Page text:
Battle Of The Blocks: Return To Ravnica vs. Zendikar

Thomas Delia gets one step closer to determining which block contributed the most to Commander with this battle between Return to Ravnica and Zendikar.

This round of Battle Of The Blocks is a Modern matchup pitting the land-loving Zendikar block against the multicolored Return to Ravnica block. A thunderous roar of applause and adulation greeted the homecoming to the beloved plane of Ravnica once Return to Ravnica was announced. The original Ravnica block’s guild theme and amazing Limited format were favorites among players who had survived the cold Affinity winter and maligned Kamigawa Draft season, leaving Return to Ravnica block Andre the Giant-sized boots to fill.

Return to Ravnica block diced up the original guild order, deciding to separate the ten guilds between the first two sets, Return to Ravnica and Gatecrash, and then creating a ten-man tag-team match in the final set of Dragon’s Maze, with all ten guilds coming together in a puree of the five colors of Magic. Return to Ravnica coasted through its earlier matches on the back of the ten guild mechanics and strong legendary creatures and looks to take down Zendikar just like its other competitors with a wild smash of Borborygmos’ hammer.

Zendikar block germinated as a combination of two simple ideas—a block that embraces the adventuring feel of movies like Indiana Jones and a focus on the most important card type in the game: lands. The adventuring theme was fleshed out with an accompaniment of Traps, Quests, and adventuring parties to help players explore the floating Zendikons, fight land hungry ogres, and explore cavernous tombs to find hidden treasures and buried secrets. For Commander, the land theme is where Zendikar shines, bringing the quintet of enemy fetch lands and other important land-focused spells like Oracle of Mul Daya and Avenger of Zendikar to kitchen tables everywhere.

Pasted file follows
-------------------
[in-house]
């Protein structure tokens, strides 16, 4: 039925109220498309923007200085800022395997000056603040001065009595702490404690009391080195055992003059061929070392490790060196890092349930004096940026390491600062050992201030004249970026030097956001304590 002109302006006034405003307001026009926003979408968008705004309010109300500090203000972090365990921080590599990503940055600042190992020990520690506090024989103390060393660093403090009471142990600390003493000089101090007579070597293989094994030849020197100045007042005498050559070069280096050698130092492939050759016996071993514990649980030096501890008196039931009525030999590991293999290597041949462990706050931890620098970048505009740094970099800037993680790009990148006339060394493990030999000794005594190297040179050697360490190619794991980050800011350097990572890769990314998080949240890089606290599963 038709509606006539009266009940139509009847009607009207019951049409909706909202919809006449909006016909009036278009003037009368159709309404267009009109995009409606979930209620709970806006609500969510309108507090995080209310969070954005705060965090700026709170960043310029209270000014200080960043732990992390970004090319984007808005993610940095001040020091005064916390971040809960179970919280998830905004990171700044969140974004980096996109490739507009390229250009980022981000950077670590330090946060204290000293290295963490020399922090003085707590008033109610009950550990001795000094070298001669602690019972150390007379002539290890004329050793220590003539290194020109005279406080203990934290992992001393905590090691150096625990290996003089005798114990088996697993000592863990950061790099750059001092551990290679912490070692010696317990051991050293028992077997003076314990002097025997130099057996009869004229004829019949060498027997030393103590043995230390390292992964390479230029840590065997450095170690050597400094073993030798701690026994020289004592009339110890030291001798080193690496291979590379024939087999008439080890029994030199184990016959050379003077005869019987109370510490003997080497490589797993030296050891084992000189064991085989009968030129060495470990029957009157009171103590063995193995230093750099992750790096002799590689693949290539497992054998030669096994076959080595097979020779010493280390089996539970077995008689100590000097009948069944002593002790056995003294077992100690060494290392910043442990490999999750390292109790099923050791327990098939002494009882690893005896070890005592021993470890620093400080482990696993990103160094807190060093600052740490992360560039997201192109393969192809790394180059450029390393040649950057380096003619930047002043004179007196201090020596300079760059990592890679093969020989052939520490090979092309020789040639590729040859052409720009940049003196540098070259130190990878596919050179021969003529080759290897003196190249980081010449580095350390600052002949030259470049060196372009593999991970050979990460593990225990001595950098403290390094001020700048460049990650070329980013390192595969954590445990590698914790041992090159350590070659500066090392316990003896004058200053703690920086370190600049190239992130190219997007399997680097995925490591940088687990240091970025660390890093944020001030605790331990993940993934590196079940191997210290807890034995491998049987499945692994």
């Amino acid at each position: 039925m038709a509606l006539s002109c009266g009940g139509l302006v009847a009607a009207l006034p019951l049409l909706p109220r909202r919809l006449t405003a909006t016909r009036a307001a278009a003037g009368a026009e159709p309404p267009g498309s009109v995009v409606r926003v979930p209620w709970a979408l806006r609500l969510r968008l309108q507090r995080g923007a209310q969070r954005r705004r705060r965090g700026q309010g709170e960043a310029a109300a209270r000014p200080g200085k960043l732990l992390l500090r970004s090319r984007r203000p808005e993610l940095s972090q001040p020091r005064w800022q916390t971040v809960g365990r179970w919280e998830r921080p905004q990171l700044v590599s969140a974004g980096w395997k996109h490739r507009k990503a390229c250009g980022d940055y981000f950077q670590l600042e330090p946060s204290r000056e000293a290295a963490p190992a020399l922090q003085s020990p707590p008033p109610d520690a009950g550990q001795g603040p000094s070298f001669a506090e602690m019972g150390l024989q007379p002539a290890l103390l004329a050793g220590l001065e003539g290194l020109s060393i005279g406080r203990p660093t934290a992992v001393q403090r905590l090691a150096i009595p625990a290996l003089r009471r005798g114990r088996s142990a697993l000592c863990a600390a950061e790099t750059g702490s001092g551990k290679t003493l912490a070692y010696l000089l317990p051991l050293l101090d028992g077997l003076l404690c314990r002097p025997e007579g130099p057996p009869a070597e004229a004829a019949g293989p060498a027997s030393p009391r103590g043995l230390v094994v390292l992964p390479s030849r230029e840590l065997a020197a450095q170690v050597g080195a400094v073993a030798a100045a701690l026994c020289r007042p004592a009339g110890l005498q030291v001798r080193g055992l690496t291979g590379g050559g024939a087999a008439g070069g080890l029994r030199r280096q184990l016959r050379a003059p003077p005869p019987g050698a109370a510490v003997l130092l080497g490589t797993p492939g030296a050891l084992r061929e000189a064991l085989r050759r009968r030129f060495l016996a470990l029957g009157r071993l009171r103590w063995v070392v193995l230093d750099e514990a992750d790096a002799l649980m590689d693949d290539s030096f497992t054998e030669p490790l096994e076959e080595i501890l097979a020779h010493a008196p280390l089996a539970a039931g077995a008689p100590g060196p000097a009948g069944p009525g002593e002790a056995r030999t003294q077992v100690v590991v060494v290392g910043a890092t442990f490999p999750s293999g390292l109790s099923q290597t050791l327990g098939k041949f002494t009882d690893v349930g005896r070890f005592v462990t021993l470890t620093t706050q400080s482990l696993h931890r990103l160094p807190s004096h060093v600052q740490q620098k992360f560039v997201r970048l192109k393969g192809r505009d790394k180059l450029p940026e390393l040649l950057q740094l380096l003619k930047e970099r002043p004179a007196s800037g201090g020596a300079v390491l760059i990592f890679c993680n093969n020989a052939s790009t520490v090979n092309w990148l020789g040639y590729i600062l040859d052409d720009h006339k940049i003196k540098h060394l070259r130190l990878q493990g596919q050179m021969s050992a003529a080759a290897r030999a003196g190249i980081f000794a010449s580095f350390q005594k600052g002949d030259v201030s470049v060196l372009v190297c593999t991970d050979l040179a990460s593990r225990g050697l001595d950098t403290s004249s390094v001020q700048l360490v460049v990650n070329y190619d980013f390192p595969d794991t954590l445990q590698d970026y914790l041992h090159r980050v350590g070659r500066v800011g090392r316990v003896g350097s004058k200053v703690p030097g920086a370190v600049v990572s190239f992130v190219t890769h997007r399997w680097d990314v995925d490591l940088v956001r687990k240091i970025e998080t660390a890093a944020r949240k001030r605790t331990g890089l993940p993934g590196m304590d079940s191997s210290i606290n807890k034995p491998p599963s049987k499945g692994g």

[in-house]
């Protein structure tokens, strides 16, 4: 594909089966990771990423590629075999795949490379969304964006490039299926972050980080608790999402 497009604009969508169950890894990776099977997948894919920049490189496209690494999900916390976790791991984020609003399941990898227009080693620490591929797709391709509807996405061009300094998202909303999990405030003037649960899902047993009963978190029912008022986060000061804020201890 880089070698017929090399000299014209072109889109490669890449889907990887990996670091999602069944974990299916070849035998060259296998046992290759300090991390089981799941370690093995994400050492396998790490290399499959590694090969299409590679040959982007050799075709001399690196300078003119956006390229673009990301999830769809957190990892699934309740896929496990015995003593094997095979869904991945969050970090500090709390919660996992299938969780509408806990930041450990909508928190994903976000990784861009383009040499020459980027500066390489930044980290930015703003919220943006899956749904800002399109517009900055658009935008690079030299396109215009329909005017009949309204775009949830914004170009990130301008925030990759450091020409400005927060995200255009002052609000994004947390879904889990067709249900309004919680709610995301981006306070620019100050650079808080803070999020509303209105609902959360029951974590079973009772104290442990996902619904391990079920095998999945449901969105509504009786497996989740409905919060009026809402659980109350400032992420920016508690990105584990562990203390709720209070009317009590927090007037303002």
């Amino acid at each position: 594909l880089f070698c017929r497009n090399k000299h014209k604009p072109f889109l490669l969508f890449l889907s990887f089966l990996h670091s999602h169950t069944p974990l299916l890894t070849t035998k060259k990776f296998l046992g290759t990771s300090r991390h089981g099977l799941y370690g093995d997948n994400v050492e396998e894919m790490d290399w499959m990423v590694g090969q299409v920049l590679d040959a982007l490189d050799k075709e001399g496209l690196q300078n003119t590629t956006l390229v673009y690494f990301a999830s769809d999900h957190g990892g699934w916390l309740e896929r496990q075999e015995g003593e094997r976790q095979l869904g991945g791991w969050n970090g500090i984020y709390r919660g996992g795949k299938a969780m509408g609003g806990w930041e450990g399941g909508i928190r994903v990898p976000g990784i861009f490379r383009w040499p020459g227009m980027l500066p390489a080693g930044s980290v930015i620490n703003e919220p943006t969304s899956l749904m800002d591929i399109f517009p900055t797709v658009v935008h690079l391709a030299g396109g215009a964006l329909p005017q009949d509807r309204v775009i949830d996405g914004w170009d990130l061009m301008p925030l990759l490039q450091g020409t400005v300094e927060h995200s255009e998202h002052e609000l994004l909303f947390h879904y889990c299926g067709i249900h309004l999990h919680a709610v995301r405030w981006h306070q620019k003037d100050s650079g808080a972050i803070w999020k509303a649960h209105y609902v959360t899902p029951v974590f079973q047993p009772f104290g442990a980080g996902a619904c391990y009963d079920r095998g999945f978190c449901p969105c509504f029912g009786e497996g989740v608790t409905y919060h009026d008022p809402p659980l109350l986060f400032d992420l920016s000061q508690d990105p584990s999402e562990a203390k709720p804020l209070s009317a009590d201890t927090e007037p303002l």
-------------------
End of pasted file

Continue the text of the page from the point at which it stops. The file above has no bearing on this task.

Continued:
The third set defied the common large-small-small format of previous blocks and heralded the plus-sized Rise of the Eldrazi set, which brought new mechanics and new beings to Magic. Emrakul, the Aeons Torn and friends descended on the Commander format with an unrivaled ferocity, demolishing playgroups left and right with the annihilator mechanic and the abundance of fast mana in the format. For this week’s Battle of the Blocks, this heavy weight contender will need to bring more than some pretty lands to crush the electrifying Return to Ravnica.

Before we begin, let’s check the bracket to see how far we’ve progressed:


What a Top 8 we have! Remember, these battles are to decide which block contributed the most to Commander, not the best block in all of Magic. They will be compared in the usual five categories: Staples, Commanders, Strategies, Flavor, and The Bad.


Five Notable Staples From Zendikar block

1) Enemy Color Fetch Lands
2) Oracle of Mul Daya
3) Stoneforge Mystic
4) Day of Judgment
5) Avenger of Zendikar

Making its name known at the PAX Party, Arid Mesa was one of the first cards spoiled from Zendikar block, concluding the cycle of fetch lands started back in 2002 via Onslaught. The fetch lands have been stalwarts of the Commander format for people that can afford them because of the low cost these lands require to make even the greediest mana bases perform at their very best. These new fetches found their home in a block that loved multiple lands coming into play on the same turn due to the landfall mechanic that is conveniently featured on our #5 card:

Avenger is the mythic that sees the most play from Worldwake, even over face of the company Jace, the Mind Sculptor, because of its ability to make a myriad of Plants and win games on the spot with cross format all-star Craterhoof Behemoth. The ability to drop multiple lands a turn is so powerful that four-drop 2/2 Oracle of Mul Daya has seen large amounts of play as another way to drop more lands on the battlefield while sculpting the spells you draw.

Five Notable Staples From Return To Ravnica Block

1) Sylvan Primordial
2) Chromatic Lantern
3) Cyclonic Rift
4) Supreme Verdict
5) Guildgates, Keyrunes, Cluestones

Keeping on the mana-fixing theme from Zendikar, our #5 slot brings low-price color fixing to players who want to reliably cast their spells without spending twenty dollars per nonbasic land. Chromatic Lantern also fits this "low price, great fixing" theme by turning each land into a Command Tower and ramping the player ahead a turn.

Two of the strongest cards in the format, Sylvan Primordial and Cyclonic Rift, call Return to Ravnica block home. Neither of these cards deserves a ban, but their power within the format is undeniable. Cyclonic Rift is great at ending the game by bouncing the opponent’s board, leading to Commander players around the world forcing this instant-speed Devastation Tide for opponents into every blue deck they own.